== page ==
One of two expansion teams in 2011—and the second team in Canada—the Vancouver Whitecaps seem to have a squad set-up for more success in the future than right now.
Only three players are in their thirties, and only five more are over the age of 26. The Whitecaps held the first overall selection in the MLS Super Draft and chose a player they were familiar with, but cannot play with them until he turns 18-years-old in September. Also, only five players played in MLS last season.
If Vancouver is going to be competitive, let alone surprise the league and sneak into the playoffs, they will rely heavily on veterans on defense: goalie Joe Cannon and defender and captain Jay DeMerit.
DeMerit has enjoyed a Cinderella-like soccer career. After being turned down by MLS he moved to England and briefly joined teams in the ninth and seventh-tiers of English soccer, until in 2004 he impressed Watford coaches in a scrimmage and was invited to a trial with the team. He signed with the club and was a regular in the lineup until this past summer. He also was a starter for the USMNT during the previous World Cup.
Named team captain, DeMerit brings valuable soccer experience, toughness, and determination. Plus, he'll anchor the backline.
Cannon is a 12-year MLS veteran. He became the face of the San Jose Earthquakes the past few years and got them off to a hot start last season, but an ankle injury ended not only his season, but his tenure with the club. He will be a stabilizing force when he is fit to play, but currently he is still recovering from that ankle injury. Jay Nolly will hold down the fort for him.
A lot of players will really need to step up for Vancouver to win games. The corps of forwards is extremely thin. No. 1 draft pick Omar Salgado—who trained with Vancouver last year—has played well in the preseason and is an exciting prospect, but due to FIFA age restrictions will not be able to suit up for the team until September.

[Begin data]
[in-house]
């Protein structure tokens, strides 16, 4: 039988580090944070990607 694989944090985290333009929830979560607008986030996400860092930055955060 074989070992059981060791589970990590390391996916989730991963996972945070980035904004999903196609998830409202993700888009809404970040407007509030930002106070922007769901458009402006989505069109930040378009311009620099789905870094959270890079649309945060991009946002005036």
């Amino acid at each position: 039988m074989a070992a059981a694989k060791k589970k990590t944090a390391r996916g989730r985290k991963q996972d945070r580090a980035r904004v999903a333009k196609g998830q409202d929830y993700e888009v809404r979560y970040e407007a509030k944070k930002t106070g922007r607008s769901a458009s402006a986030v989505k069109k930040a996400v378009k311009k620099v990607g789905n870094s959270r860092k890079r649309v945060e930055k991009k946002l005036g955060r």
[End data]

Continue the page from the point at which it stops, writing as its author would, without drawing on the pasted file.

The Whitecaps management made Frenchman Eric Hassli its first-ever Designated Player. The forward came from FC Zurich in Switzerland and has a strong build (6’4”, 200 pounds) and seems to be a physical force to be reckoned with, but his ability to score goals is suspect. In the past two seasons he only scored seven goals, which is pretty poor for a forward, let alone one signed as a DP.
John Thorrington and Shea Salinas are midfielders that bring a lot of MLS experience and are solid players, however, like Cannon, have long injury histories that make what kind of impact they have on the field questionable.
The team has retained 11 players from its USSF Division-2 side—including defender Wes Knight, midfielder and former Juventus product Davide Chiumiento and 18-year-old midfielder Russell Teibert—and it will be interesting to see how they adapt to the new league.
With a tremendous lack of experience and the large potential for injuries, opportunities for playing time will be wide open. Will the young guys step up and compete hard for the chance to get on the pitch, or will it be a situation where someone is playing by default because there is no one else?
The learning curve must be quick, or the Whitecaps first season—despite the great support from its fans—could be a rocky road.
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